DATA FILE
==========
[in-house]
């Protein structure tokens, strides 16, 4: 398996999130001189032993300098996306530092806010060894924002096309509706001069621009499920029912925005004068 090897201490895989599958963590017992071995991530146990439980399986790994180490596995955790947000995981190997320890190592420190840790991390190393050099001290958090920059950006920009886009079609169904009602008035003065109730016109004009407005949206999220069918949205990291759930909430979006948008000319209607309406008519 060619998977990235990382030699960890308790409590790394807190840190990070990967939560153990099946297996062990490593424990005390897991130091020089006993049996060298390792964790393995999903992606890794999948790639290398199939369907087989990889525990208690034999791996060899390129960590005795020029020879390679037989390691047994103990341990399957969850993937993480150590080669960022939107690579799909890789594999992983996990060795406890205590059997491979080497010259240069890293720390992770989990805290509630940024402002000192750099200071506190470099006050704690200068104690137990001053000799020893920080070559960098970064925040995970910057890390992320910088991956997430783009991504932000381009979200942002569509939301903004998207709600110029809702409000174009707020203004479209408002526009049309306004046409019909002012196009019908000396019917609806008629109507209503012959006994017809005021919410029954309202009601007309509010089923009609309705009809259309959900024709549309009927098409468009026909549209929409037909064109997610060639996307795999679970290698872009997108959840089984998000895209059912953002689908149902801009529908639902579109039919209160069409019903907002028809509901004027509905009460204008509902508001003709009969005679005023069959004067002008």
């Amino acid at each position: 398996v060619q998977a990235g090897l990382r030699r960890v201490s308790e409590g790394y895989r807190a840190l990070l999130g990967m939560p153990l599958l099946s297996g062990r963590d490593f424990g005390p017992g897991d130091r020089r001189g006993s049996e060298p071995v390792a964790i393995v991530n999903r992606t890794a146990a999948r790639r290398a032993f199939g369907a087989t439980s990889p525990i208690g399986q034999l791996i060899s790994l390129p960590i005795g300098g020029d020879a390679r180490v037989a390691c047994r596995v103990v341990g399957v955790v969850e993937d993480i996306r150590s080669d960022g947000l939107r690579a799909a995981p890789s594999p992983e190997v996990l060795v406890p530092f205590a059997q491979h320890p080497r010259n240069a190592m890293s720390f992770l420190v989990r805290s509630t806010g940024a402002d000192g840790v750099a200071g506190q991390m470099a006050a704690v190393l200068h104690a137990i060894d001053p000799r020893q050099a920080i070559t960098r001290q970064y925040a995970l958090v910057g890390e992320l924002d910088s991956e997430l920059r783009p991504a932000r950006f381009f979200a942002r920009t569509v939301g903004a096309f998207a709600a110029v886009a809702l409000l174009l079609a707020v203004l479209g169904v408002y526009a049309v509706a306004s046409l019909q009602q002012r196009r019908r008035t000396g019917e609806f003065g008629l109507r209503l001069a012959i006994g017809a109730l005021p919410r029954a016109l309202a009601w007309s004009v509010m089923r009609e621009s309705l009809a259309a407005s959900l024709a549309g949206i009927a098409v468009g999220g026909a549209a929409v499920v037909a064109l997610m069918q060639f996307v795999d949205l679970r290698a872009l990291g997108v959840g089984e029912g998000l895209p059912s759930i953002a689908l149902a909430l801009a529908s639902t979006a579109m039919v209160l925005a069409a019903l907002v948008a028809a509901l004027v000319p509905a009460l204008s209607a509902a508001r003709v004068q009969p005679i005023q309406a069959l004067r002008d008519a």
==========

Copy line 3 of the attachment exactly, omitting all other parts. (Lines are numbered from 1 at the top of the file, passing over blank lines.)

């Amino acid at each position: 398996v060619q998977a990235g090897l990382r030699r960890v201490s308790e409590g790394y895989r807190a840190l990070l999130g990967m939560p153990l599958l099946s297996g062990r963590d490593f424990g005390p017992g897991d130091r020089r001189g006993s049996e060298p071995v390792a964790i393995v991530n999903r992606t890794a146990a999948r790639r290398a032993f199939g369907a087989t439980s990889p525990i208690g399986q034999l791996i060899s790994l390129p960590i005795g300098g020029d020879a390679r180490v037989a390691c047994r596995v103990v341990g399957v955790v969850e993937d993480i996306r150590s080669d960022g947000l939107r690579a799909a995981p890789s594999p992983e190997v996990l060795v406890p530092f205590a059997q491979h320890p080497r010259n240069a190592m890293s720390f992770l420190v989990r805290s509630t806010g940024a402002d000192g840790v750099a200071g506190q991390m470099a006050a704690v190393l200068h104690a137990i060894d001053p000799r020893q050099a920080i070559t960098r001290q970064y925040a995970l958090v910057g890390e992320l924002d910088s991956e997430l920059r783009p991504a932000r950006f381009f979200a942002r920009t569509v939301g903004a096309f998207a709600a110029v886009a809702l409000l174009l079609a707020v203004l479209g169904v408002y526009a049309v509706a306004s046409l019909q009602q002012r196009r019908r008035t000396g019917e609806f003065g008629l109507r209503l001069a012959i006994g017809a109730l005021p919410r029954a016109l309202a009601w007309s004009v509010m089923r009609e621009s309705l009809a259309a407005s959900l024709a549309g949206i009927a098409v468009g999220g026909a549209a929409v499920v037909a064109l997610m069918q060639f996307v795999d949205l679970r290698a872009l990291g997108v959840g089984e029912g998000l895209p059912s759930i953002a689908l149902a909430l801009a529908s639902t979006a579109m039919v209160l925005a069409a019903l907002v948008a028809a509901l004027v000319p509905a009460l204008s209607a509902a508001r003709v004068q009969p005679i005023q309406a069959l004067r002008d008519a």